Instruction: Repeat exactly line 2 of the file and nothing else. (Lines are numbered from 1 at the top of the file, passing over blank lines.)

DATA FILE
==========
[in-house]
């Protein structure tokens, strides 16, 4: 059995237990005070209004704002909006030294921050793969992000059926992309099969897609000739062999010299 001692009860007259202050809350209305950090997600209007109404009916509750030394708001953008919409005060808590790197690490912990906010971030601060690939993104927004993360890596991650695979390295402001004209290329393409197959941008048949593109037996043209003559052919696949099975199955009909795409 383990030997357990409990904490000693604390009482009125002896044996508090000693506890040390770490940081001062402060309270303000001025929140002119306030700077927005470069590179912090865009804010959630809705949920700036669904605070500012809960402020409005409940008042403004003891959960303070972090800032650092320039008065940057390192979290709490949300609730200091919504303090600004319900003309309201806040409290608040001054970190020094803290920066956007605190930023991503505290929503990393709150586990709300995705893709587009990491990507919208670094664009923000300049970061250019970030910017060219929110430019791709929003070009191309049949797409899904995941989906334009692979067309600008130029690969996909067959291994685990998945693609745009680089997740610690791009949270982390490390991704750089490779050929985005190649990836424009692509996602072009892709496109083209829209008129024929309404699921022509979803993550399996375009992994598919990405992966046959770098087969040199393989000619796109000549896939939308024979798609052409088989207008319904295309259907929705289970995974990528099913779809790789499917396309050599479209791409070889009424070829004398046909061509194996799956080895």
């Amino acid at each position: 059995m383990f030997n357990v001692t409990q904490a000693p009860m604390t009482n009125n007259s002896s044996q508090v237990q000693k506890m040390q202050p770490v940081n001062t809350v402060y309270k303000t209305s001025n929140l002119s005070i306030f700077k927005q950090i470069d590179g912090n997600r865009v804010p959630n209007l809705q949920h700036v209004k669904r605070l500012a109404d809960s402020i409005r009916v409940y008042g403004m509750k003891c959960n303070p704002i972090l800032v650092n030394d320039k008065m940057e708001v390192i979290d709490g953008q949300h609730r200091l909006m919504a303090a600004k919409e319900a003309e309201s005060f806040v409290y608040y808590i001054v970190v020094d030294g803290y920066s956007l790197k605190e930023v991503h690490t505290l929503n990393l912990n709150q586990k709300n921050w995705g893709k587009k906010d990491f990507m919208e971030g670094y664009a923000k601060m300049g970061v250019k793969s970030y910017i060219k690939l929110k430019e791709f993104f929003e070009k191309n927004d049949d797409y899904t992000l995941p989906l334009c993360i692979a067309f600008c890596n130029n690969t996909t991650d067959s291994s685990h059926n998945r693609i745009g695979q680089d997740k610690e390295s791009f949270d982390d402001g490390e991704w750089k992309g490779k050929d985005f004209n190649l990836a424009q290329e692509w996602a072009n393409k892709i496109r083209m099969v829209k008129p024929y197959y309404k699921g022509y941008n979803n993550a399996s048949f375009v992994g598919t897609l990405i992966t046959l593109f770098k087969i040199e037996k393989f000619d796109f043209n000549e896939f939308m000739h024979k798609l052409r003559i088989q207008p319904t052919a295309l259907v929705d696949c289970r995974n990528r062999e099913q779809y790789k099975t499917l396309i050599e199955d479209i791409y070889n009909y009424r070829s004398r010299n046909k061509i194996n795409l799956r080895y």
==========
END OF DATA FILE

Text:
């Protein structure tokens, strides 16, 4: 059995237990005070209004704002909006030294921050793969992000059926992309099969897609000739062999010299 001692009860007259202050809350209305950090997600209007109404009916509750030394708001953008919409005060808590790197690490912990906010971030601060690939993104927004993360890596991650695979390295402001004209290329393409197959941008048949593109037996043209003559052919696949099975199955009909795409 383990030997357990409990904490000693604390009482009125002896044996508090000693506890040390770490940081001062402060309270303000001025929140002119306030700077927005470069590179912090865009804010959630809705949920700036669904605070500012809960402020409005409940008042403004003891959960303070972090800032650092320039008065940057390192979290709490949300609730200091919504303090600004319900003309309201806040409290608040001054970190020094803290920066956007605190930023991503505290929503990393709150586990709300995705893709587009990491990507919208670094664009923000300049970061250019970030910017060219929110430019791709929003070009191309049949797409899904995941989906334009692979067309600008130029690969996909067959291994685990998945693609745009680089997740610690791009949270982390490390991704750089490779050929985005190649990836424009692509996602072009892709496109083209829209008129024929309404699921022509979803993550399996375009992994598919990405992966046959770098087969040199393989000619796109000549896939939308024979798609052409088989207008319904295309259907929705289970995974990528099913779809790789499917396309050599479209791409070889009424070829004398046909061509194996799956080895």